Loss aversion: The value of this effect in marketing
Losses tend to be weighted more heavily than gains of equal value. The cognitive distortion, referred to as loss aversion, is one of the great psychological discoveries in behavioral economics. The irrational tendency to avoid losses in uncertain circumstances is also based on evolutionary psychology and probably dates back to the time of hunter-gatherers.
In the following sections, you will learn what the phenomenon of loss aversion is and why this psychological effect plays such an important role in marketing.
What is loss aversion?
Both companies and customers have to fight against cognitive distortion every day. It can influence, distort, and alter our perception, memory and judgment. One such distorted perspective is loss aversion, which makes dealing with gains and losses unnecessarily complicated for us humans. Loss aversion is characterized by the phenomenon in which losses tend to be weighted more heavily than gains. For example, the feeling of frustration over losing 100 dollars is generally much more intense than the feeling of happiness one would have over gaining the same amount.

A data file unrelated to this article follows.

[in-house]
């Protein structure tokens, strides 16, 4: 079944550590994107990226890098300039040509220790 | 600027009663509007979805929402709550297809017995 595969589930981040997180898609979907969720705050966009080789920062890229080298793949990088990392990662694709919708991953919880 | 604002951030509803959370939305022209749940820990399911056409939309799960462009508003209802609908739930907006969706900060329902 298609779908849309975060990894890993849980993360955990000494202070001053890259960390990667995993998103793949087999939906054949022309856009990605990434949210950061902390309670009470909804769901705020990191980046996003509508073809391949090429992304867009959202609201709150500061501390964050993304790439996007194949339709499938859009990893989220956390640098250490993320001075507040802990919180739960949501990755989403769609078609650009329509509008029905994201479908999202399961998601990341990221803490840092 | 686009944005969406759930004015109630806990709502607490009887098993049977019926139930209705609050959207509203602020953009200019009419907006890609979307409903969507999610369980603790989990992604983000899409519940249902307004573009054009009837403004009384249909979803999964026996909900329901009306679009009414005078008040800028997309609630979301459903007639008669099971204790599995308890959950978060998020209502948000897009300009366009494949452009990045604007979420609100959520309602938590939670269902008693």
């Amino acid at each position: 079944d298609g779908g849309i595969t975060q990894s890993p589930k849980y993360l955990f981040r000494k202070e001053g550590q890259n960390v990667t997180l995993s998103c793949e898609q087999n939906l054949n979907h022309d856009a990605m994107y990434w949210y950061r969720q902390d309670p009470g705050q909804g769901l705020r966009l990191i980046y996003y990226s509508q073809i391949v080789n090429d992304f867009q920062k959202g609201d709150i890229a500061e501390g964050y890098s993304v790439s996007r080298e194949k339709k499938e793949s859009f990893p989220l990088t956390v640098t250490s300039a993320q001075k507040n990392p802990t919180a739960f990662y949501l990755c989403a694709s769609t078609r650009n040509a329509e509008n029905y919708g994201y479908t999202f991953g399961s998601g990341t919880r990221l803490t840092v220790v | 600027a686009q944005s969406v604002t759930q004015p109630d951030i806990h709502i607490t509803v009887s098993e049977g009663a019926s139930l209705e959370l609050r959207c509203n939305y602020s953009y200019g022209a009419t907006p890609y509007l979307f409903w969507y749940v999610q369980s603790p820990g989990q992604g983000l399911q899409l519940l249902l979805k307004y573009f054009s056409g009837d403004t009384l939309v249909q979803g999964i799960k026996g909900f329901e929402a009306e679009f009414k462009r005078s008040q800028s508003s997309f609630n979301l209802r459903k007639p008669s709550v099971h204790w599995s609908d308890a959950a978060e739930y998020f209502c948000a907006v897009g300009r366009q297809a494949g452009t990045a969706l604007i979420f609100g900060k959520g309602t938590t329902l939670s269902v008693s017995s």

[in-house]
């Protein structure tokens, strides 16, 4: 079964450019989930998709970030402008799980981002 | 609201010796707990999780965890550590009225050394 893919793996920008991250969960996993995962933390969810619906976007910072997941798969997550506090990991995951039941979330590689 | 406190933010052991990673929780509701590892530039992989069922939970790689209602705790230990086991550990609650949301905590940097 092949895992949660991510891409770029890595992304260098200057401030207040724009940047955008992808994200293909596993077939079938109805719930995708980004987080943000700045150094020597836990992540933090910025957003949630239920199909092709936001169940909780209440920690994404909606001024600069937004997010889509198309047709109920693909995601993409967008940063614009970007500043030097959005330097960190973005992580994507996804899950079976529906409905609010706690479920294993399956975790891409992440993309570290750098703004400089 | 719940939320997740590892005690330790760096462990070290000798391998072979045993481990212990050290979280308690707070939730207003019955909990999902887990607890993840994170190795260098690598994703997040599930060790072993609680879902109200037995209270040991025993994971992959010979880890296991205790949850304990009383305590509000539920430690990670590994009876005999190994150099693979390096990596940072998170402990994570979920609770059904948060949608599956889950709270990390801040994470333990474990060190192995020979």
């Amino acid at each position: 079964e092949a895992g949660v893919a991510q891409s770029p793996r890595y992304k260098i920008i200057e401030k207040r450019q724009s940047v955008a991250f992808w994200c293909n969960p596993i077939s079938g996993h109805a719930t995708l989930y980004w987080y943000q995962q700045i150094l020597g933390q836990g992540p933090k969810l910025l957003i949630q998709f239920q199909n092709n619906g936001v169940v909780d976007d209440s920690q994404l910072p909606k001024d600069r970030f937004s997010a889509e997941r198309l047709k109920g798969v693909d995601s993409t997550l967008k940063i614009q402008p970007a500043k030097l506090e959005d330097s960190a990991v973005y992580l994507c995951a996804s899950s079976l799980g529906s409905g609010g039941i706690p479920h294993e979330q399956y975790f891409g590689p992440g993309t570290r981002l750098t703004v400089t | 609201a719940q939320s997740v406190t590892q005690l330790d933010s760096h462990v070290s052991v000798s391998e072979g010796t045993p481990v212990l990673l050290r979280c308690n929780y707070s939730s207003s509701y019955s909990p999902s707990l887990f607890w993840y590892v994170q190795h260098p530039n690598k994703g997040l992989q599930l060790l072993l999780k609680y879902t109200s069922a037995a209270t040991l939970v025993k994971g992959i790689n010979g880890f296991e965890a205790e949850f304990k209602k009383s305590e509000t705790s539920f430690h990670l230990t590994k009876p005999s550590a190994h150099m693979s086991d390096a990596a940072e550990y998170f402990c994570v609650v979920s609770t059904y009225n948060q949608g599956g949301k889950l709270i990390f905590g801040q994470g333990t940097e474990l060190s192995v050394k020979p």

This is why loss aversion also plays an important role in marketing. To achieve maximum success in marketing, it is important to present customers with opportunities to gain something while keeping costs, obligations, and so on out of the limelight.
Loss aversion is a key part of “prospect theory”, which was developed in 1979 by Daniel Kahneman and Amos Tversky, who were both psychologists and economists. The two fellow researchers were awarded the Nobel Prize in 2002 for their overall work. However, this was after Tversky had passed away.